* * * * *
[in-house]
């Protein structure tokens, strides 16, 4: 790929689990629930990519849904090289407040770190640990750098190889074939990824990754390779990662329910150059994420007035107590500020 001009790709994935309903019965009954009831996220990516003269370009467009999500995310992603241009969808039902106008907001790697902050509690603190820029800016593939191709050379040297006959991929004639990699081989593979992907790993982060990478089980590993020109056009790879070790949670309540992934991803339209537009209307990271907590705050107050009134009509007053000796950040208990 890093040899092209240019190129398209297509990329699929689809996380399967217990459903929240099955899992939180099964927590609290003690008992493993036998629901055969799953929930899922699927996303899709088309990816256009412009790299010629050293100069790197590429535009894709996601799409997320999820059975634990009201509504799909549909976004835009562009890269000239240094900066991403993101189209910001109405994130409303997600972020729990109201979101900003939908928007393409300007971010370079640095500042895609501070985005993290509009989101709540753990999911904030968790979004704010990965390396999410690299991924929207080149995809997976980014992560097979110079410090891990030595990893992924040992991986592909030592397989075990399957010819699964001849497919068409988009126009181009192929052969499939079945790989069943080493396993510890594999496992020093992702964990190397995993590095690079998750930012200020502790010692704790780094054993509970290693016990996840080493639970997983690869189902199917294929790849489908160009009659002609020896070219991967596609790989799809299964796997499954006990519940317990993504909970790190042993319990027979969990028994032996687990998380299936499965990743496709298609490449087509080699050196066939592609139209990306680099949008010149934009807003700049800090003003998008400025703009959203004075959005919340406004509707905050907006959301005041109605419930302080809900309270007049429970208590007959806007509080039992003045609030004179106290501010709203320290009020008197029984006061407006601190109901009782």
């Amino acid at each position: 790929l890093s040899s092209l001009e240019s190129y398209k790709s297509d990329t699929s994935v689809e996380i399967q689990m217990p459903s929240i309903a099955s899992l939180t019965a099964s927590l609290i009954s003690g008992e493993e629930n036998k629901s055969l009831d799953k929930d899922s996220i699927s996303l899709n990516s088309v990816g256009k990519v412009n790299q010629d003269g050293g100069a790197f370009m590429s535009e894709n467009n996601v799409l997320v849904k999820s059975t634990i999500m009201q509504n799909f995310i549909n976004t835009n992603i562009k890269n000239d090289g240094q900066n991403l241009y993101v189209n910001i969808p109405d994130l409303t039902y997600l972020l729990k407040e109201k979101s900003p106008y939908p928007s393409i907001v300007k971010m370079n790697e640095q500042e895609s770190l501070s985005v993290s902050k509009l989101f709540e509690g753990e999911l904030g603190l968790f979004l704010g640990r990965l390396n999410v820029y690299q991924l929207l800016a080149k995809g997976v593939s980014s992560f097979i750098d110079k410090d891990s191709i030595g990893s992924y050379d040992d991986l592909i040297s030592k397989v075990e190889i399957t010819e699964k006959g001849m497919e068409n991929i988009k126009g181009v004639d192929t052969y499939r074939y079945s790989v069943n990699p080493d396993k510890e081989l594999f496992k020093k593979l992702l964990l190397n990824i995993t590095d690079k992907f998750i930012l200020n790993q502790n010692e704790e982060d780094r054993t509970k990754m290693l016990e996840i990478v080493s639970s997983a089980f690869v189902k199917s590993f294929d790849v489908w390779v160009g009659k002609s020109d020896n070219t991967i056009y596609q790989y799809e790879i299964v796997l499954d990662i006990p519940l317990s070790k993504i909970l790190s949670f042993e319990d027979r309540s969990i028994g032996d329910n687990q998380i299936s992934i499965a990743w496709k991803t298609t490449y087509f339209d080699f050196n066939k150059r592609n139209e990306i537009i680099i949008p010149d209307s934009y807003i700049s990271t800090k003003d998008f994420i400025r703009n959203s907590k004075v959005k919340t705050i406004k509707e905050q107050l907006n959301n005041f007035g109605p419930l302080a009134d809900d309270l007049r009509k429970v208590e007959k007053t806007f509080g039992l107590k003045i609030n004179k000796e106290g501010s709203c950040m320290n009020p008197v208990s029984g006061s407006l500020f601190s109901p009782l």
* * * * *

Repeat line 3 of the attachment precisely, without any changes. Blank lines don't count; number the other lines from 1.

């Amino acid at each position: 790929l890093s040899s092209l001009e240019s190129y398209k790709s297509d990329t699929s994935v689809e996380i399967q689990m217990p459903s929240i309903a099955s899992l939180t019965a099964s927590l609290i009954s003690g008992e493993e629930n036998k629901s055969l009831d799953k929930d899922s996220i699927s996303l899709n990516s088309v990816g256009k990519v412009n790299q010629d003269g050293g100069a790197f370009m590429s535009e894709n467009n996601v799409l997320v849904k999820s059975t634990i999500m009201q509504n799909f995310i549909n976004t835009n992603i562009k890269n000239d090289g240094q900066n991403l241009y993101v189209n910001i969808p109405d994130l409303t039902y997600l972020l729990k407040e109201k979101s900003p106008y939908p928007s393409i907001v300007k971010m370079n790697e640095q500042e895609s770190l501070s985005v993290s902050k509009l989101f709540e509690g753990e999911l904030g603190l968790f979004l704010g640990r990965l390396n999410v820029y690299q991924l929207l800016a080149k995809g997976v593939s980014s992560f097979i750098d110079k410090d891990s191709i030595g990893s992924y050379d040992d991986l592909i040297s030592k397989v075990e190889i399957t010819e699964k006959g001849m497919e068409n991929i988009k126009g181009v004639d192929t052969y499939r074939y079945s790989v069943n990699p080493d396993k510890e081989l594999f496992k020093k593979l992702l964990l190397n990824i995993t590095d690079k992907f998750i930012l200020n790993q502790n010692e704790e982060d780094r054993t509970k990754m290693l016990e996840i990478v080493s639970s997983a089980f690869v189902k199917s590993f294929d790849v489908w390779v160009g009659k002609s020109d020896n070219t991967i056009y596609q790989y799809e790879i299964v796997l499954d990662i006990p519940l317990s070790k993504i909970l790190s949670f042993e319990d027979r309540s969990i028994g032996d329910n687990q998380i299936s992934i499965a990743w496709k991803t298609t490449y087509f339209d080699f050196n066939k150059r592609n139209e990306i537009i680099i949008p010149d209307s934009y807003i700049s990271t800090k003003d998008f994420i400025r703009n959203s907590k004075v959005k919340t705050i406004k509707e905050q107050l907006n959301n005041f007035g109605p419930l302080a009134d809900d309270l007049r009509k429970v208590e007959k007053t806007f509080g039992l107590k003045i609030n004179k000796e106290g501010s709203c950040m320290n009020p008197v208990s029984g006061s407006l500020f601190s109901p009782l």